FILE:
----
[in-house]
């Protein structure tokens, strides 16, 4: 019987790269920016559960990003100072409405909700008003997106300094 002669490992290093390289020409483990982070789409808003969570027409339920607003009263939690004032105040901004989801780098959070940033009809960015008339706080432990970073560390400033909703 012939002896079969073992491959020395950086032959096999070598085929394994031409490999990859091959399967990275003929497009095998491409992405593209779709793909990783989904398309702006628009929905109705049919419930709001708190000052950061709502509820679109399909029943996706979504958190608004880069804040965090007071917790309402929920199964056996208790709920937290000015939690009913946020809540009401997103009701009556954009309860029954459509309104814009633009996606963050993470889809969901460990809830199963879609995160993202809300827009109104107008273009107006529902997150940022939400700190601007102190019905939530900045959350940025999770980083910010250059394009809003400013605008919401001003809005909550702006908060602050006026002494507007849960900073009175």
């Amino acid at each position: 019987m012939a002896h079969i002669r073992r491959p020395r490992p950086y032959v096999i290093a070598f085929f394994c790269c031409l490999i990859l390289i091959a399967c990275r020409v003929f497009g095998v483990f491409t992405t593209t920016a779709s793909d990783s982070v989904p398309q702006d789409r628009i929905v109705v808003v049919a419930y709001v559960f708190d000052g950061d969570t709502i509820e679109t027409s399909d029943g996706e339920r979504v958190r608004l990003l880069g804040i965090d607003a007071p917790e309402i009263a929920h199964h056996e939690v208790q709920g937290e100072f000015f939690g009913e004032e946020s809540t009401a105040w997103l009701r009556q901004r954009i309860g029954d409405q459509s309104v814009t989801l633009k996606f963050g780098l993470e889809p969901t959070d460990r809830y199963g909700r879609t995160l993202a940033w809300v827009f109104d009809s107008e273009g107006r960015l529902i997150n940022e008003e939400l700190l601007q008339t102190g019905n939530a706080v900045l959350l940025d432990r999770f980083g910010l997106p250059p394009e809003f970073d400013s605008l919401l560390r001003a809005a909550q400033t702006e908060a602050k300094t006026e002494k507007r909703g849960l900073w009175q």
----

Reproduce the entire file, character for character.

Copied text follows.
[in-house]
């Protein structure tokens, strides 16, 4: 019987790269920016559960990003100072409405909700008003997106300094 002669490992290093390289020409483990982070789409808003969570027409339920607003009263939690004032105040901004989801780098959070940033009809960015008339706080432990970073560390400033909703 012939002896079969073992491959020395950086032959096999070598085929394994031409490999990859091959399967990275003929497009095998491409992405593209779709793909990783989904398309702006628009929905109705049919419930709001708190000052950061709502509820679109399909029943996706979504958190608004880069804040965090007071917790309402929920199964056996208790709920937290000015939690009913946020809540009401997103009701009556954009309860029954459509309104814009633009996606963050993470889809969901460990809830199963879609995160993202809300827009109104107008273009107006529902997150940022939400700190601007102190019905939530900045959350940025999770980083910010250059394009809003400013605008919401001003809005909550702006908060602050006026002494507007849960900073009175």
């Amino acid at each position: 019987m012939a002896h079969i002669r073992r491959p020395r490992p950086y032959v096999i290093a070598f085929f394994c790269c031409l490999i990859l390289i091959a399967c990275r020409v003929f497009g095998v483990f491409t992405t593209t920016a779709s793909d990783s982070v989904p398309q702006d789409r628009i929905v109705v808003v049919a419930y709001v559960f708190d000052g950061d969570t709502i509820e679109t027409s399909d029943g996706e339920r979504v958190r608004l990003l880069g804040i965090d607003a007071p917790e309402i009263a929920h199964h056996e939690v208790q709920g937290e100072f000015f939690g009913e004032e946020s809540t009401a105040w997103l009701r009556q901004r954009i309860g029954d409405q459509s309104v814009t989801l633009k996606f963050g780098l993470e889809p969901t959070d460990r809830y199963g909700r879609t995160l993202a940033w809300v827009f109104d009809s107008e273009g107006r960015l529902i997150n940022e008003e939400l700190l601007q008339t102190g019905n939530a706080v900045l959350l940025d432990r999770f980083g910010l997106p250059p394009e809003f970073d400013s605008l919401l560390r001003a809005a909550q400033t702006e908060a602050k300094t006026e002494k507007r909703g849960l900073w009175q």